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Virtual reality helps scientists plot the ideal urban green space

April 16, 2018 by  
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Green spaces offer urban residents the chance to escape the concrete jungle and experience nature’s restorative benefits — if those spaces are well-designed. North Carolina State University researchers found vegetation density can impact a person’s feeling of safety, depending on where green space is located, and immersive virtual reality helped them test perceptions. Virtual reality doesn’t only offer an escape into fantastical images. NC State University researchers employed VR to explore different types of urban green spaces . Researchers captured 360-degree, high-resolution images of a city park and downtown plaza in Raleigh with a robot , and manipulated vegetation to create multiple environments. Related: How virtual reality can help paraplegic patients learn to walk again They discovered virtual visitors to the downtown plaza wanted vegetation to surround them. Doctoral student and landscape architect Payam Tabrizian said in the university’s statement , “In an urban setting, being enclosed by vegetation feels restorative. It can serve as a shield from the urban environment and create a kind of refuge where people can sit and relax for a while. People preferred urban environments that were very green and being enclosed in vegetation didn’t seem to bother them that much.” But the opposite was true in the park . Tabrizian said, “In the neighborhood park setting, people preferred the opposite in terms of vegetation density and arrangement. It seems that people have enough green surrounding them and want to know what’s happening around them. When you enclose them with vegetation, they don’t like it. They feel unsafe.” Immersive virtual reality could assist landscape designers in testing new designs or exploring how they might improve urban green spaces. “As landscape designers, the instinct is to want to make changes, but sometimes leaving things as they are may be the best,” Tabrizian said. “This technology allows us to design a true experiment in which we control the variables, without ever planting or moving a tree .” The Journal of Environmental Psychology published the research online earlier this year. + North Carolina State University + Journal of Environmental Psychology Images via North Carolina State University

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LEED Gold lab by the ocean can withstand flooding and hurricane-force winds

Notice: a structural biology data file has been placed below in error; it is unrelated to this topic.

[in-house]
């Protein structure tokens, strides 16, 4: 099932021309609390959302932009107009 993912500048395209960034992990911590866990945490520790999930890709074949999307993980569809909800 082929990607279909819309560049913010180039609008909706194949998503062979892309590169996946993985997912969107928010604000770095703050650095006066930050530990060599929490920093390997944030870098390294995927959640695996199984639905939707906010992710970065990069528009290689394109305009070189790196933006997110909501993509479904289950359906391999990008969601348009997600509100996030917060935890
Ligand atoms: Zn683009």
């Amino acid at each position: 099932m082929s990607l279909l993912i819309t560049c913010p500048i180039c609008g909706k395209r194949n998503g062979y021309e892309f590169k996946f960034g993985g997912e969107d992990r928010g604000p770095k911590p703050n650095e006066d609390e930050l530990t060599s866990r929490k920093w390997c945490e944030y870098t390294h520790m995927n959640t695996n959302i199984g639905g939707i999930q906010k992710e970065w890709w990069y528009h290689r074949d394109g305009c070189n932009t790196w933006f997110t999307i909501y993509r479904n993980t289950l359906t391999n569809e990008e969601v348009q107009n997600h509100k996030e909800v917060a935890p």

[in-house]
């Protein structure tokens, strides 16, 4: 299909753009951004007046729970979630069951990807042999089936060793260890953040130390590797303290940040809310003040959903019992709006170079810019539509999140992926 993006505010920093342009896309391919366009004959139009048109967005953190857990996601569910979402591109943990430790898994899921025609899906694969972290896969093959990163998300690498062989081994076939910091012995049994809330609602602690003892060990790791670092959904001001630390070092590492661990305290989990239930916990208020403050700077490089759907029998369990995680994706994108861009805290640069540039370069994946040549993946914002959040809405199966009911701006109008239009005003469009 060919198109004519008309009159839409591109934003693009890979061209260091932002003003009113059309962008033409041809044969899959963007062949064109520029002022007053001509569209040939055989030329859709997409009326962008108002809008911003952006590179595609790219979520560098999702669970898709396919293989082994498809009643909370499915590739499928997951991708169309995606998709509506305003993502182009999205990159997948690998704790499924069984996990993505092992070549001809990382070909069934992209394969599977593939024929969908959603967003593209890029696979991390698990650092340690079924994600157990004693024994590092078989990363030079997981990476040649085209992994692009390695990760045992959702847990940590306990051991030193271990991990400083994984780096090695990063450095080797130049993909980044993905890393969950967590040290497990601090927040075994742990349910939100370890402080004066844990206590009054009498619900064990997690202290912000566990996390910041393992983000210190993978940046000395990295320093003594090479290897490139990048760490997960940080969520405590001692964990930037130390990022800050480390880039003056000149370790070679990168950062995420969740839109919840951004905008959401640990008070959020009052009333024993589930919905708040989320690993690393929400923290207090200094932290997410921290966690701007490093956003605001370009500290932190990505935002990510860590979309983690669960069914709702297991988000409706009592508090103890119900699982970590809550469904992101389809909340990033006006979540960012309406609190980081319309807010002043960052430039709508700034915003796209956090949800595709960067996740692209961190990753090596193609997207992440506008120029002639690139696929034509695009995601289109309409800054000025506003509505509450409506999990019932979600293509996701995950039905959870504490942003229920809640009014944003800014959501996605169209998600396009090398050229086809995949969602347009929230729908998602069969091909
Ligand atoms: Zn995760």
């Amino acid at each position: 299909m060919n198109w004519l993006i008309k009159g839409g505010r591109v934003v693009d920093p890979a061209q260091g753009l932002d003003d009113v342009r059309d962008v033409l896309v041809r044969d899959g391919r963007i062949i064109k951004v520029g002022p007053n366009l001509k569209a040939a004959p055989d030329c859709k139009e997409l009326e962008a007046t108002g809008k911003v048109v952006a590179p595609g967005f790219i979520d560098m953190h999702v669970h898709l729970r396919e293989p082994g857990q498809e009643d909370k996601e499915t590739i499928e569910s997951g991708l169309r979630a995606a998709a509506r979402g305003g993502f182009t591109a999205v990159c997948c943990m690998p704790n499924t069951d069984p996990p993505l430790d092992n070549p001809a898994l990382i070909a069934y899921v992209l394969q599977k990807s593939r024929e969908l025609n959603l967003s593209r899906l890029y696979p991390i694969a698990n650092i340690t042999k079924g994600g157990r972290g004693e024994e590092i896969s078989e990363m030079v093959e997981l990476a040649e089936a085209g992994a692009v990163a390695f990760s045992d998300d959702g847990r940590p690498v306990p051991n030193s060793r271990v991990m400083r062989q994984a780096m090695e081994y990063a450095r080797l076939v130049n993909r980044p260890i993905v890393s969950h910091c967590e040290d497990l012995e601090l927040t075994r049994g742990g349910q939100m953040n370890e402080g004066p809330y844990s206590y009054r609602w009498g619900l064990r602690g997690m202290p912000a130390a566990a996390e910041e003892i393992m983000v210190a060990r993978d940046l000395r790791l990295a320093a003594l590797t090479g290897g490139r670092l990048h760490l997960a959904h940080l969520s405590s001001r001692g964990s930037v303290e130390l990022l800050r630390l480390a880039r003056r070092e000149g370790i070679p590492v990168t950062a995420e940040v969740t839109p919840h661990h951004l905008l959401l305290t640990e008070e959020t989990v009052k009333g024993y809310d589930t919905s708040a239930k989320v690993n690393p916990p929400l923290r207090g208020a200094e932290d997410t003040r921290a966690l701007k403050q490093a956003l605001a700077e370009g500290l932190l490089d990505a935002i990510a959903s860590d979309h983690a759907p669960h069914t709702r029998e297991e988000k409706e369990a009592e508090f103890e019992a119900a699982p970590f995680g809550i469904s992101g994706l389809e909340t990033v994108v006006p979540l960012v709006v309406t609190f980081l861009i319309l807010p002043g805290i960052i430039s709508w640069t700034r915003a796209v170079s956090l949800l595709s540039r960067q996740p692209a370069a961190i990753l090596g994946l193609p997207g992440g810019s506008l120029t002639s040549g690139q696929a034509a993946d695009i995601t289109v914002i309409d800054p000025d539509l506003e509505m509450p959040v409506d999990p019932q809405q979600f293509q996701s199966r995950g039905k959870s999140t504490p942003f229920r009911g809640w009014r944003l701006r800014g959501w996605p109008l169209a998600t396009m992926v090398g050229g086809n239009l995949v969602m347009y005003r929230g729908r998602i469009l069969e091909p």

February 20, 2018 by  
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GLUCK+’s new research facility for Duke University boasts beautiful coastal views as well as impressive eco-friendly credentials. Recently crowned LEED Gold , the Dr. Orrin H. Pilkey Research Laboratory in Beaufort, North Carolina features a slew of sustainable elements from use of recycled materials and reduced water use to energy-efficient heating and cooling technologies designed to cut energy costs by 30 percent. The state-of-the-art facility’s most salient sustainability feature, however, is the engineering behind the building’s ability to weather storm surges and hurricane-force winds. Located on the southern tip of Pivers Island, Pilkey Research Laboratory is the first new research building constructed at Duke University Marine Laboratory since the 1970s. In response to current concerns of sea level rise and other extreme weather, GLUCK+ made weatherproofing the 12,000-square-foot lab a priority. To protect against storm surges, the building is made up of a series of boxy volumes of varying sizes arranged in a pinwheel formation. In a nod to the waterfront campus’ existing buildings, the lower volumes are clad in cypress, whereas white cement board covers the upper volume. Related: GLUCK+’s Green-Roofed Pavilion Pool House Melts Into the Landscape of Lake George, NY The asymmetrical volumes are centered on an area called the Collisional Commons, a public meeting area for informal interactions. Here, views of the coastline can be enjoyed through full-height glazing that also opens up to outdoor seating. All regularly occupied rooms also have access to surrounding views and abundant natural light and ventilation. Faculty offices, a PhD bullpen, teaching lab, a video conference room and service spaces surround the commons. The laboratories with equipment-intensive research spaces are housed in the upper level. + GLUCK+ Via Dezeen Images by Paul Warchol

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LEED Gold lab by the ocean can withstand flooding and hurricane-force winds

Amazon to install large-scale solar systems on 50 facilities by 2020

March 3, 2017 by